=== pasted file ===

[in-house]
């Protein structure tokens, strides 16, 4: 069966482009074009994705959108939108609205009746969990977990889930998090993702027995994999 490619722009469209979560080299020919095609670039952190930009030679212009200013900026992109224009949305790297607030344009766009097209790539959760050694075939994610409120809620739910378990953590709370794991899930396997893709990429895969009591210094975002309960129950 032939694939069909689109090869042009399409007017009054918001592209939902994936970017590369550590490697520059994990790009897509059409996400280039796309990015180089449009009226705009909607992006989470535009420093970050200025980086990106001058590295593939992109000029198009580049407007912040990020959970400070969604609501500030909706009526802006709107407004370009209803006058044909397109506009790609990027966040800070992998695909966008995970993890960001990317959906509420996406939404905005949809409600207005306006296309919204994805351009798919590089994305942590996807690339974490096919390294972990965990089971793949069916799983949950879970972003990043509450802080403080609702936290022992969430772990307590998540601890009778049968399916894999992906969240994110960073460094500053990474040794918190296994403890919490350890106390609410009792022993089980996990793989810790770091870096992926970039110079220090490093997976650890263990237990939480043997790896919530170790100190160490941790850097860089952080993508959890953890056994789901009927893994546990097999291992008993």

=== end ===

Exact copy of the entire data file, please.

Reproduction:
[in-house]
């Protein structure tokens, strides 16, 4: 069966482009074009994705959108939108609205009746969990977990889930998090993702027995994999 490619722009469209979560080299020919095609670039952190930009030679212009200013900026992109224009949305790297607030344009766009097209790539959760050694075939994610409120809620739910378990953590709370794991899930396997893709990429895969009591210094975002309960129950 032939694939069909689109090869042009399409007017009054918001592209939902994936970017590369550590490697520059994990790009897509059409996400280039796309990015180089449009009226705009909607992006989470535009420093970050200025980086990106001058590295593939992109000029198009580049407007912040990020959970400070969604609501500030909706009526802006709107407004370009209803006058044909397109506009790609990027966040800070992998695909966008995970993890960001990317959906509420996406939404905005949809409600207005306006296309919204994805351009798919590089994305942590996807690339974490096919390294972990965990089971793949069916799983949950879970972003990043509450802080403080609702936290022992969430772990307590998540601890009778049968399916894999992906969240994110960073460094500053990474040794918190296994403890919490350890106390609410009792022993089980996990793989810790770091870096992926970039110079220090490093997976650890263990237990939480043997790896919530170790100190160490941790850097860089952080993508959890953890056994789901009927893994546990097999291992008993």